If you are between the ages of 18 and 70 years and have ever been sexually active, you should have a Pap smear every two years. A Pap smear can find early warning signs long before cancer of the cervix (neck of the womb) develops.
If women have regular Pap smears, 90% of cervical cancers can be prevented. A Pap smear can detect changes in your cervix and you can be monitored by your doctor to prevent it developing into cancer.
Even if you no longer have periods, or you haven’t had sex for years, you still need to have a Pap smear. At age 70, consult with your doctor about whether you need to continue to have regular Pap smears.
For more information on questions around screening, awareness and understanding please see the Pap smear frequently asked questions.
Pap Awareness Week
Pap Awareness Week occurs every year in the first week of May. This week includes many events and activities that highlight the importance of Pap smears.
How to book an appointment?
If you wish to make an appointment for a Pap smear please see the Women's health services for a list of providers.
You will be automatically reminded when your two-yearly Pap smear or other follow-up cervical cancer related tests are overdue. For more information on this service, see the Pap smear reminder service frequently asked questions.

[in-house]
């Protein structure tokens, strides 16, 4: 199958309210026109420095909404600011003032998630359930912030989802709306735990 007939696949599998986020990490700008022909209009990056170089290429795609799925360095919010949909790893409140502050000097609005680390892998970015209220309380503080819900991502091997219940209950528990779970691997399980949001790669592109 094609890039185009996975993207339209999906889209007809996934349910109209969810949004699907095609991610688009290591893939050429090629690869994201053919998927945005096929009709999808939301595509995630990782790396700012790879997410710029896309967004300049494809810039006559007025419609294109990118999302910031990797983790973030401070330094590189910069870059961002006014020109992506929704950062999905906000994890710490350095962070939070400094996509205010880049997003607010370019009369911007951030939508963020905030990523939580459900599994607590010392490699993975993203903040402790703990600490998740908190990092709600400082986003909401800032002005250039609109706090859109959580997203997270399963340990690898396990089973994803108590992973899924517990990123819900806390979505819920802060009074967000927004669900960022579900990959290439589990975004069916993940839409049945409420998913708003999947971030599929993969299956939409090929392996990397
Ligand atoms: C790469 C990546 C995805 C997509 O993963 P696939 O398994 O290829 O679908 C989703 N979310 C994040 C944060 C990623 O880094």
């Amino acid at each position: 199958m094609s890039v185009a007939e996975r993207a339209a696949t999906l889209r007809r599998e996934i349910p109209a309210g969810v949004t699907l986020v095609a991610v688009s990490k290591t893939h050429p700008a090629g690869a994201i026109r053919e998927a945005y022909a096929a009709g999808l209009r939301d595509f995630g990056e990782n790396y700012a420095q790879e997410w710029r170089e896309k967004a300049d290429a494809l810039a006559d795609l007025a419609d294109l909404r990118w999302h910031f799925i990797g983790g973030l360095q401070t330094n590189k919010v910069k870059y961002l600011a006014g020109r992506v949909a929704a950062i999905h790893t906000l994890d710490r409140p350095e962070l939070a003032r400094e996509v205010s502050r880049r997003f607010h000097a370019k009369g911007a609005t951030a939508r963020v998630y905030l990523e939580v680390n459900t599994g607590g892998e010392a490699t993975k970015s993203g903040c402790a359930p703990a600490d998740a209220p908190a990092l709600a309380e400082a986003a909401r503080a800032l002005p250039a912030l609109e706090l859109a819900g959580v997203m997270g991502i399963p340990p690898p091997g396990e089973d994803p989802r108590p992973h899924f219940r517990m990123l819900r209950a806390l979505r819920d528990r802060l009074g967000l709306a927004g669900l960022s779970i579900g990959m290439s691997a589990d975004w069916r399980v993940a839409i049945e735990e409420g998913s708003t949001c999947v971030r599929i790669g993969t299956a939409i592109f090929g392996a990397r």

What do my Pap smear results mean?
Not sure what your Pap smear result means? An abnormal Pap smear simply means that some your cells in your cervix are different to others. Your doctor will determine how to monitor your condition based on your age, previous Pap smear results and the degree of your abnormality.
It is important to remember that just because you have an abnormal result, does not mean you have cervical cancer.
Your doctor may ask you to have a follow-up Pap smear or refer you to a gynaecologist for a colposcopy (a biopsy) to investigate your condition more closely. Once it is identified that you need to treat your abnormality, three treatment options are available – wire loop excision, laser and cone biopsy. More information on these treatment options including what to expect, see the treatment options page.